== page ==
Saturday, January 29, 2011


There is a very wonderful icon in our Mother of God’s little Chapel – Holy Annunciation.
It is an icon of St. Peter raising St. Tabitha. St. Peter is standing above her as she is laying on her couch, while the women standing behind her are mourning. I was startled by what one doesn’t see as I was waiting for the service to begin. It is the triad that is part of the intent of the icon, God the third ‘person’ in that image.
(Note: In any icon there is always the "outside" image of God. God is seen in a variety of ways, as a small Christ with a blessing hand in the corner, or as in the case of the Annunciation icon or Descent of the Holy Spirit icon as a circle with rays and perhaps a dove descending and sometimes with no image depicted but an understood Presence.)_

How like the Trinity that is in concept, three persons, The Father, The Son, The Holy Spirit, all entities loving one another in absolute harmony, and One in thought, in regard for one another, and in equality. Behold, the One who makes the healing possible. And what a revelation in the concept of healing. The doer, the do-ee, and the God Head making all things happen.

Returning to the theme of the previous two blogs written about giving to God on a personal level = it could be said that a gift needs to be especially aimed at the receiver. We wouldn’t give a cook a shovel, unless the cook also loved to garden.

One thing we surely know about God is how much He loves his people. What great lengths he has gone to help them out of their fall into sin! (departure from God).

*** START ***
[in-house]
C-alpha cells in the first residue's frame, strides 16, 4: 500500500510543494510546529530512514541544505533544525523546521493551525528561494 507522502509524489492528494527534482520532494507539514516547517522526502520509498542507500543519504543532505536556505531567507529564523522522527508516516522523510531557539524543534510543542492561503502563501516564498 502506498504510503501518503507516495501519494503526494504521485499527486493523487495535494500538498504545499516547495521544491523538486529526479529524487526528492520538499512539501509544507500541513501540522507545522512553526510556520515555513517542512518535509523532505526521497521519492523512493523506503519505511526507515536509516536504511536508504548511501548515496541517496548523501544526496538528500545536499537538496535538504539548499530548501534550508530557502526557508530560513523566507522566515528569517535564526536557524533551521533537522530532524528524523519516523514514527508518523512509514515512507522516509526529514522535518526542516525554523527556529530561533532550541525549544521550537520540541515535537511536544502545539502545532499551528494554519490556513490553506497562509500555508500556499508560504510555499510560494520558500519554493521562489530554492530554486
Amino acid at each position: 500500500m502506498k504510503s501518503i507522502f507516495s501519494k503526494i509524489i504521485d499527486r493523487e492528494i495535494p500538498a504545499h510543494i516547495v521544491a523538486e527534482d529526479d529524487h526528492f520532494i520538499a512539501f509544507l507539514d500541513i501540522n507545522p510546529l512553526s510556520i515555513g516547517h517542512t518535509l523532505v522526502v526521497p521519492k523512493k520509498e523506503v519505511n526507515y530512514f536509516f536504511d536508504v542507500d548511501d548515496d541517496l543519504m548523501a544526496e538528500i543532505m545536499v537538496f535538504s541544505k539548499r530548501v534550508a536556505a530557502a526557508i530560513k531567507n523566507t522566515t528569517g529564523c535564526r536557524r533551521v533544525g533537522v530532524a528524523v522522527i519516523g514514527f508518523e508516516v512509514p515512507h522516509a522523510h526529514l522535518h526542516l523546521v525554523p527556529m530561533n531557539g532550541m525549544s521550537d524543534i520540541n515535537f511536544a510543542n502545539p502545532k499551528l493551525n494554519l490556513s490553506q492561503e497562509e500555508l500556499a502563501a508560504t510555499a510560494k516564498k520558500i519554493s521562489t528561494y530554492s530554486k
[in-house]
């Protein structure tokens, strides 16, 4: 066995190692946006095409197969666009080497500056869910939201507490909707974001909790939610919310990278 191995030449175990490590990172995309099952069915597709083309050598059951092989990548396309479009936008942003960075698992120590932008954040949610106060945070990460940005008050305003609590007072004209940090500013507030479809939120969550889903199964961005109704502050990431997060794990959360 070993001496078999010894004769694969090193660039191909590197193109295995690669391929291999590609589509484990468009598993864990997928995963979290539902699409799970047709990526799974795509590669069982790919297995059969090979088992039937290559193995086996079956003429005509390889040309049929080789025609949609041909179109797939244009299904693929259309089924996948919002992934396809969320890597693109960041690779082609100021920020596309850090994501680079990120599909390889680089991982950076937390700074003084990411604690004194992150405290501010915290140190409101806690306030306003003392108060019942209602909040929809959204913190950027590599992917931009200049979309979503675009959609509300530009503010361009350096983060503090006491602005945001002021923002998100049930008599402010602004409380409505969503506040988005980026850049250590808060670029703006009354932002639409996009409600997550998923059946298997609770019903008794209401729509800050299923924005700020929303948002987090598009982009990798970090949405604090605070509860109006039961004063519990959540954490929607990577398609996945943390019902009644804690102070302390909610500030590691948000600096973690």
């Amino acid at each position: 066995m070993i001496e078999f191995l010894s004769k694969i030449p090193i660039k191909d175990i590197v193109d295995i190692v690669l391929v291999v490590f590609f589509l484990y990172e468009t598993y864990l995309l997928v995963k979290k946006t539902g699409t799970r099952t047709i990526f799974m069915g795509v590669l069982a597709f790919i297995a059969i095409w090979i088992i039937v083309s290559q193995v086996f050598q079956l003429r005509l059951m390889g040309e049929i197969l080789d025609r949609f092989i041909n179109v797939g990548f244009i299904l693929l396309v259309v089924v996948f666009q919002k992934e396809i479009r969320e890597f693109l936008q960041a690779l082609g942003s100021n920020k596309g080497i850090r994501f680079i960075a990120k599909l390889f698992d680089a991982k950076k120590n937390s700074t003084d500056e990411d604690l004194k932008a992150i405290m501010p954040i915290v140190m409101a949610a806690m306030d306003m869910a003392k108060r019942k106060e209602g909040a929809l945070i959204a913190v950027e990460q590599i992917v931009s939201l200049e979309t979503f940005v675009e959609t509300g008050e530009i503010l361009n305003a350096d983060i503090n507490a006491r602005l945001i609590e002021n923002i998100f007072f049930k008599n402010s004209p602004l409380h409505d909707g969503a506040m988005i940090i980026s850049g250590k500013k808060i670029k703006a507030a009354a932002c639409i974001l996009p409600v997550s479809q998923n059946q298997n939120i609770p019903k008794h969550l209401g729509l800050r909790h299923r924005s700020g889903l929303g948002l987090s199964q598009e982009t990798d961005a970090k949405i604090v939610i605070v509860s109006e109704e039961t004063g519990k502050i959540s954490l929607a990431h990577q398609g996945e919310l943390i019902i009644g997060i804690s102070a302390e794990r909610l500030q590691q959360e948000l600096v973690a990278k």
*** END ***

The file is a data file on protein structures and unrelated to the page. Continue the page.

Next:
My command is this: Love each other as I have loved you. (John 15:12)

If you really keep the royal law found in Scripture, "Love your neighbor as yourself," you are doing right. (James 2:8)

The Peter/Tabitha icon is a type for who we need to be in our relation to God - as loving, helping people and in our relation to our neighbor - as loving, helping people.

Some background:
36In Joppa there was a disciple named Tabitha (which, when translated, is Dorcasb), who was always doing good and helping the poor. 37About that time she became sick and died, and her body was washed and placed in an upstairs room. 38Lydda was near Joppa; so when the disciples heard that Peter was in Lydda, they sent two men to him and urged him, “Please come at once!”
39Peter went with them, and when he arrived he was taken upstairs to the room. All the widows stood around him, crying and showing him the robes and other clothing that Dorcas had made while she was still with them.
40Peter sent them all out of the room; then he got down on his knees and prayed. Turning toward the dead woman, he said, “Tabitha, get up.” She opened her eyes, and seeing Peter she sat up. 41He took her by the hand and helped her to her feet. Then he called the believers and the widows and presented her to them alive. 42This became known all over Joppa, and many people believed in the Lord. 43Peter stayed in Joppa for some time with a tanner named Simon.

Friday, January 21, 2011


Continuing in the same vein, as the entry below, that is, moving in a truly personal relationship with God lets think about this. How does this work?

With a loved one you would say for example… ‘Here I brought you a chocolate truffle. I bought it just for you.’